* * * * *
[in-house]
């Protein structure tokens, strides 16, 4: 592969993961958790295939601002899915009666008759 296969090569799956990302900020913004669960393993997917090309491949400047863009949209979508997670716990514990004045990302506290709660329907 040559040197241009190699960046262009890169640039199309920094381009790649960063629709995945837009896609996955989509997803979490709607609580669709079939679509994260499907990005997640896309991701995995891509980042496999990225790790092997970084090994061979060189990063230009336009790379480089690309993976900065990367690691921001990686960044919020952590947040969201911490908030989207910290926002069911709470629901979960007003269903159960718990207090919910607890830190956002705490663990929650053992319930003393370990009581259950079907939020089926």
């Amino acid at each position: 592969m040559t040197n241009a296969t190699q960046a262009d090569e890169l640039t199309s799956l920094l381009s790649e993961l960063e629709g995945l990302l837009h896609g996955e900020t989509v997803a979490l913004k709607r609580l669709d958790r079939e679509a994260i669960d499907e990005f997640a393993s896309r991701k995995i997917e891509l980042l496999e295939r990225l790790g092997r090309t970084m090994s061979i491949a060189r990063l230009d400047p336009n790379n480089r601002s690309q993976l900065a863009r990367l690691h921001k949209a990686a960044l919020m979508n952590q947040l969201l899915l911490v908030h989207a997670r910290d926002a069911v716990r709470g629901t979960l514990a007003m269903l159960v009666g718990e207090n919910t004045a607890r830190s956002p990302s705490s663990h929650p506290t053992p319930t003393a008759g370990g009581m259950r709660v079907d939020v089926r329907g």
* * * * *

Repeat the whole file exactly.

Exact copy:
[in-house]
């Protein structure tokens, strides 16, 4: 592969993961958790295939601002899915009666008759 296969090569799956990302900020913004669960393993997917090309491949400047863009949209979508997670716990514990004045990302506290709660329907 040559040197241009190699960046262009890169640039199309920094381009790649960063629709995945837009896609996955989509997803979490709607609580669709079939679509994260499907990005997640896309991701995995891509980042496999990225790790092997970084090994061979060189990063230009336009790379480089690309993976900065990367690691921001990686960044919020952590947040969201911490908030989207910290926002069911709470629901979960007003269903159960718990207090919910607890830190956002705490663990929650053992319930003393370990009581259950079907939020089926």
């Amino acid at each position: 592969m040559t040197n241009a296969t190699q960046a262009d090569e890169l640039t199309s799956l920094l381009s790649e993961l960063e629709g995945l990302l837009h896609g996955e900020t989509v997803a979490l913004k709607r609580l669709d958790r079939e679509a994260i669960d499907e990005f997640a393993s896309r991701k995995i997917e891509l980042l496999e295939r990225l790790g092997r090309t970084m090994s061979i491949a060189r990063l230009d400047p336009n790379n480089r601002s690309q993976l900065a863009r990367l690691h921001k949209a990686a960044l919020m979508n952590q947040l969201l899915l911490v908030h989207a997670r910290d926002a069911v716990r709470g629901t979960l514990a007003m269903l159960v009666g718990e207090n919910t004045a607890r830190s956002p990302s705490s663990h929650p506290t053992p319930t003393a008759g370990g009581m259950r709660v079907d939020v089926r329907g």